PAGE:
Right Wing Extremism (RWE) in Australia is historically persistent and contemporarily well-established.The persistence is not simply the consequence of an Australian-centric white nationalism, but is the result of international and domestic exchanges. This article investigates the persistence and appeal of Australian RWEgroups. The first movements emerged in the 1930s against Bolshevik Communism, and quickly established tieswith fellow travellers elsewhere in the Western world. While their influence diminished, their sentiment persistedin subcultural networks which also demonstrated international ties. RWE resurged in the 1980s, seeking to stymiepluralism and immigration. Some extremists travelled overseas, and formed connections with internationalcounterparts. Their activities were suppressed by law enforcement, but the sentiment continues to survive insubcultural networks. RWE resurfaced in the decade prior to the 2019 Christchurch attack, largely targeting ethnicAustralians and members of the Muslim community. Currently, the RWE threat in Australia is inherently tied toextremist attitudes regarding jihadism, Muslims, and immigration.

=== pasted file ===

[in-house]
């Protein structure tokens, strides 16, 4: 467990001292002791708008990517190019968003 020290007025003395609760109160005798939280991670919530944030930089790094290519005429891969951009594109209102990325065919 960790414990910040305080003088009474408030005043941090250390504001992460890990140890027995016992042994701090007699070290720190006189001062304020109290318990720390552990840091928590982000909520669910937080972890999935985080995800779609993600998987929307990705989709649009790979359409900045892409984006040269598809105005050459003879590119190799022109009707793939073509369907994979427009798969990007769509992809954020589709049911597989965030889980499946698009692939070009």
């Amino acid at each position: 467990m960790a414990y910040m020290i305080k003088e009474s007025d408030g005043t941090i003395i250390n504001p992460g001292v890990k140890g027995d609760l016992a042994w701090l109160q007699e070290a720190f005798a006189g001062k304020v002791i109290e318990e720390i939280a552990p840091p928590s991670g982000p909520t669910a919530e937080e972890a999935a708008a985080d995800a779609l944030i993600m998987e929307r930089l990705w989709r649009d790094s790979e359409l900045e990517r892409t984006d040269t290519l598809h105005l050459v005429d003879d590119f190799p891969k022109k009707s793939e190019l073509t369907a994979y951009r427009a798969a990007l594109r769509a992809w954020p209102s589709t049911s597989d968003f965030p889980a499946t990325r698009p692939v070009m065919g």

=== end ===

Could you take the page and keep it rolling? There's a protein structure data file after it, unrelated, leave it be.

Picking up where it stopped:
|Number of pages||20|
|Journal||Perspectives on Terrorism|
|Publication status||Published - Apr 2019|